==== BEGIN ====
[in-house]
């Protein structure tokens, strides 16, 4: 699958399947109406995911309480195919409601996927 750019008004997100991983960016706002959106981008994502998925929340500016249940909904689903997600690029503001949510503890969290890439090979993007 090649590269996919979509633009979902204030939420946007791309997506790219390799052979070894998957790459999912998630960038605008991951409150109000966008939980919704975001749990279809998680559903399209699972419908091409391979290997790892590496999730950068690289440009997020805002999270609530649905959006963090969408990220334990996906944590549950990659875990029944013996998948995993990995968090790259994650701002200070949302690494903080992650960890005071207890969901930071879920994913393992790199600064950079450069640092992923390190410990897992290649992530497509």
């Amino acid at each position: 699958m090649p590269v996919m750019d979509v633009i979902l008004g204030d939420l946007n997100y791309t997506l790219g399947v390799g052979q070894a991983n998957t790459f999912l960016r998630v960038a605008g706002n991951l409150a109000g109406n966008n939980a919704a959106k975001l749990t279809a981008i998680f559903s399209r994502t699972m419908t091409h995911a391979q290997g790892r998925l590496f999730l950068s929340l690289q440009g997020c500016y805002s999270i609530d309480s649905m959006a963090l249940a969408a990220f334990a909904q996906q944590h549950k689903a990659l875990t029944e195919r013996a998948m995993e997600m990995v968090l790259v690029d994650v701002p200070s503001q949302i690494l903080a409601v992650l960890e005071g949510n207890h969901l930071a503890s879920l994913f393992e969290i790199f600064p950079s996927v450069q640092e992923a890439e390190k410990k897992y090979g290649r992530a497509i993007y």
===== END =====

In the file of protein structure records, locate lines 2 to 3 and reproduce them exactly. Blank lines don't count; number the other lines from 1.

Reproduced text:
């Protein structure tokens, strides 16, 4: 699958399947109406995911309480195919409601996927 750019008004997100991983960016706002959106981008994502998925929340500016249940909904689903997600690029503001949510503890969290890439090979993007 090649590269996919979509633009979902204030939420946007791309997506790219390799052979070894998957790459999912998630960038605008991951409150109000966008939980919704975001749990279809998680559903399209699972419908091409391979290997790892590496999730950068690289440009997020805002999270609530649905959006963090969408990220334990996906944590549950990659875990029944013996998948995993990995968090790259994650701002200070949302690494903080992650960890005071207890969901930071879920994913393992790199600064950079450069640092992923390190410990897992290649992530497509």
């Amino acid at each position: 699958m090649p590269v996919m750019d979509v633009i979902l008004g204030d939420l946007n997100y791309t997506l790219g399947v390799g052979q070894a991983n998957t790459f999912l960016r998630v960038a605008g706002n991951l409150a109000g109406n966008n939980a919704a959106k975001l749990t279809a981008i998680f559903s399209r994502t699972m419908t091409h995911a391979q290997g790892r998925l590496f999730l950068s929340l690289q440009g997020c500016y805002s999270i609530d309480s649905m959006a963090l249940a969408a990220f334990a909904q996906q944590h549950k689903a990659l875990t029944e195919r013996a998948m995993e997600m990995v968090l790259v690029d994650v701002p200070s503001q949302i690494l903080a409601v992650l960890e005071g949510n207890h969901l930071a503890s879920l994913f393992e969290i790199f600064p950079s996927v450069q640092e992923a890439e390190k410990k897992y090979g290649r992530a497509i993007y």